Game of Thrones Season 5 Episode 2 ‘The House of Black and White’ Review…

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If the first episode served as a reminder of where all the pieces were on the game board after the events of season 4, this started lining them up for their moves through this series. Spoilers ahoy…

Arya made it to her Dagobah and found her Yoda. After her painful journey last season I can’t wait for her to become her own little woman. She’s often been so much more than the adults she’s encountered or been around. Yet now she has found her path she seems lost–she seems so far away from the politics and people of Westeros, and presumably will stay as such while she trains, I wonder whether there will be much of the old world–the Lannisters–left for her to exact the revenge that has driven her so far? What does her future hold? With her sister seemingly walking a dark path with Baelish, her brother having an unknown destiny, and her half-brother at the Wall. Will she be the only Stark to want the North again for the family name? Or will she live as an assassin supporting other people’s vengeance?

Arya’s not the only lost soul–this epsiode shone a spotlight on how fragile a construction the strong and fierce (and wonderful) Brienne is, a woman who strives to be accepted as an equal to a man in this world of men, yet has failed in both opportunities to earn respect, and from the outside looking in her loyalty would seem to be steered by the opportunities of glory. She’s lined up for another failure with Sansa rejecting her offer as support, but with Sansa in Baelish’s company I imagine his affections are fickle and come second or third to his want for power, so perhaps Brienne will get her chance to save a Stark. But to do so, she’s going to have to be the loyal dog to a master who doesn’t know she needs her.

Jon Snow has had an air of greatness about him all along. It’s been tough to see him shackled to the Night’s Watch through his oath. The Watch is a curious place of pride and shame–with it’s noble cause supported by the rejects and the scum of the civilized world, and Jon really has little to be ashamed of. Stannis’ offer of a name and place in the wider world could’ve been Jon’s chance to escape, to shine, and a direct route to be the great man he could be. I was surprised by Sam’s nomination of Jon, and even more surprised that he was elected and accepted the high commander of the Night’s Watch over being a King’s man. He’s struggled to see the Watch and the Wildlings in the black and white terms his superiors have, so he could be in a position to become the new King of the North. But I can’t help thinking that the enemies he’s earned through this election won’t make this an easy command–and they are going to be just as dangerous, if not more, than what’s beyond the wall.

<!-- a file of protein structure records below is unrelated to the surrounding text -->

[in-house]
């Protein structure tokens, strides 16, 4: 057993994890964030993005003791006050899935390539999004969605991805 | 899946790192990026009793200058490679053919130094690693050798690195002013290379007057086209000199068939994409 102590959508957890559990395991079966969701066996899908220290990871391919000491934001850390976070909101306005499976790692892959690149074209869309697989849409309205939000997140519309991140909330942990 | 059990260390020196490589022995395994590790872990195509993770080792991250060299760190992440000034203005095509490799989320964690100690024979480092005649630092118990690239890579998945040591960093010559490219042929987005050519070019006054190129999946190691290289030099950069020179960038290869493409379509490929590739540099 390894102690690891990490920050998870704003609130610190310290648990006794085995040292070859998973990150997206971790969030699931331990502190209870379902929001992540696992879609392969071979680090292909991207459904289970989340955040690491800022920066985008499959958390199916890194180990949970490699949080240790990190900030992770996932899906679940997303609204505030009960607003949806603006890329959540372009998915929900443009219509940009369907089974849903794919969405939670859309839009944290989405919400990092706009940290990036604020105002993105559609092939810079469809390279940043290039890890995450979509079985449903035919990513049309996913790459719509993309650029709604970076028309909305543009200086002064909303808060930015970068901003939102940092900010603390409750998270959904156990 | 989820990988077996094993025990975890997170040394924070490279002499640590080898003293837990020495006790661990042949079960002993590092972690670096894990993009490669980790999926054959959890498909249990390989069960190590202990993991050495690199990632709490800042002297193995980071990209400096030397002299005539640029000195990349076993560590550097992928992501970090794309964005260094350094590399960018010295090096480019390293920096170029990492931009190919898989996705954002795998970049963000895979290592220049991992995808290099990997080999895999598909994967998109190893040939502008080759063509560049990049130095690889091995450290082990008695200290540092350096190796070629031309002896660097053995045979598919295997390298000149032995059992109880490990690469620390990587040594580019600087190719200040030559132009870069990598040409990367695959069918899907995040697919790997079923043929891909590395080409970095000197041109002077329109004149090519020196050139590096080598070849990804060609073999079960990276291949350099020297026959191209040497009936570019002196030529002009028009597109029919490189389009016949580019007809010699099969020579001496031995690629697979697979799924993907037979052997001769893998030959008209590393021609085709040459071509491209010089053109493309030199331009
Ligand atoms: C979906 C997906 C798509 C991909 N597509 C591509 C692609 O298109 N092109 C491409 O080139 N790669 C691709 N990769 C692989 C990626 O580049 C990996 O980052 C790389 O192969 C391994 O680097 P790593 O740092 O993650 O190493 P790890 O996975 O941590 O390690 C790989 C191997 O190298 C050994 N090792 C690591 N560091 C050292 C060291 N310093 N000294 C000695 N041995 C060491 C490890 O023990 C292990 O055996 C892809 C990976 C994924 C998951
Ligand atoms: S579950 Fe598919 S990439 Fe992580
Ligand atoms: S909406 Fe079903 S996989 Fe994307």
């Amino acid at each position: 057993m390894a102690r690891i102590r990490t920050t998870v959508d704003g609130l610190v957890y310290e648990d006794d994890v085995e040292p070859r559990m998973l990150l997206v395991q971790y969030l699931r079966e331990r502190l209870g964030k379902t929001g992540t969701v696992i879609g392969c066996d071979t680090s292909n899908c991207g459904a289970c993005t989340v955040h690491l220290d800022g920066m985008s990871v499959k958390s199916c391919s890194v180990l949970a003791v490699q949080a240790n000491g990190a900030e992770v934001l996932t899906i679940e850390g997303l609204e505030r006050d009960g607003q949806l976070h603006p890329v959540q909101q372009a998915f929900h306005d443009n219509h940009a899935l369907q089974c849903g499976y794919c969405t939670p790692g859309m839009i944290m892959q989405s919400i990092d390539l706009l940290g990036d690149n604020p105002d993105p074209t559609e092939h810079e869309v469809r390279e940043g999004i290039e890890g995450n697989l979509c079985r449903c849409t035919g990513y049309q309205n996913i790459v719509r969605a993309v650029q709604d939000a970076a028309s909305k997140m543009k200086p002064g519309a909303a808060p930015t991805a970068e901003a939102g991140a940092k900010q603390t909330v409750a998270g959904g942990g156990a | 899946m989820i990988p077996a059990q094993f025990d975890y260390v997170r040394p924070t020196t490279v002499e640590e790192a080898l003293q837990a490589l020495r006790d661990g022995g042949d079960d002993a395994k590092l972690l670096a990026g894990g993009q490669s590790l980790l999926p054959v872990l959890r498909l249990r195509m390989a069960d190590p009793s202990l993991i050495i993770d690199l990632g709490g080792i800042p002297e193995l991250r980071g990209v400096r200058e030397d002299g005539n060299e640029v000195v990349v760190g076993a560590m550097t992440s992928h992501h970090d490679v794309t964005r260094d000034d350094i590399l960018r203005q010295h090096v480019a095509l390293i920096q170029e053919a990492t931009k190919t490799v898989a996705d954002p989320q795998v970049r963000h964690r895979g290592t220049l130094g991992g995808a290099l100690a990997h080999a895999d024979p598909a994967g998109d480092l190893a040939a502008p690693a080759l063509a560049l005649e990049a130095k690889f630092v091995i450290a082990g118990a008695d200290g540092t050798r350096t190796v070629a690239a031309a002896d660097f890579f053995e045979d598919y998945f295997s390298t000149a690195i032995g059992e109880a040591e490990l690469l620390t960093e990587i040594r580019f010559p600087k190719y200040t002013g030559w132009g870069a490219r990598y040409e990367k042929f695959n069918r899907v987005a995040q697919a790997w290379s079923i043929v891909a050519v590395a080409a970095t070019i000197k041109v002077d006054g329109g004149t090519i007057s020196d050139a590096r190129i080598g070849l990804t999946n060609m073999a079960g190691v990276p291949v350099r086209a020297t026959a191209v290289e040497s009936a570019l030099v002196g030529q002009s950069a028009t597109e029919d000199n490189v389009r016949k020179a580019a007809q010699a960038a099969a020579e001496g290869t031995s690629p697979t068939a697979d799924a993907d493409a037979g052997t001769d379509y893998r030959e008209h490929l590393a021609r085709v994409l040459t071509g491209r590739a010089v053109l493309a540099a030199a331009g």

Daenerys. Oh Daenerys. She was warned not to have her word as the law, and she actually took the advice–but instead of having an enemy on trial she had an ally. To see the people turn on her so quickly after her almost messianic rising in the last season was troubling. What seemed such a firm grasp of power now seems to be clutches at sand. I’m not sure things are going to work out the way I want them to for her. She already has the slaver nobles as her enemies, and now it would seem she has made an enemy of the ex-slaves. What should we make of Drogon’s return? Is it a reminder of her potential greatness, or was its sniff of her hand and it’s consequent flight a sign that destiny, the destiny the dragons seemed to support, has abandoned her with her first steps on the road to power?

If Daenerys loses control of Mereen where will that leave Tyrion and Varys? Varys once again stood out for me in the episode. Thrones is tricky, but Varys seems at his most honest at the moment–and vulnerable. It’s clear now, that he has indeed left King’s Landing and his position behind. He has his network of sparrows, but out of court, with only Tyrion as his apparent pawn to play with now, it will be interesting to see Tyrion and Varys fare with their fates entwined. I have a bad feeling about this…

The best line goes to Bronn ‘It’s Jaime fucking Lannister’. And it was. In what has to be a leather jacket designed to make him look as sexy as f***. It will be interesting to see Jaime on a personal mission, as although Cersei and Jaime are never going to be a popular couple, Jaime–despite what he did to Bran (and probably lots of other things I’m neglecting to think about because of his hotness)–has been a character to get behind over the last season. Seeing him risk himself for his daughter would go some way to rehabilitating him. Some way. But then this is a show where it’s hard to find many characters to act as your moral compass to follow. Nice seeing our man Bashir Alexander Siddig in Dorn.

As for Cersei? Well, she’s ensconced herself in a position of power quick enough, but I think her ally in the new minister of whispers could well end up turning on her as I’m pretty sure he has his own agenda.

Another engrossing episode from start to finish. Love it.

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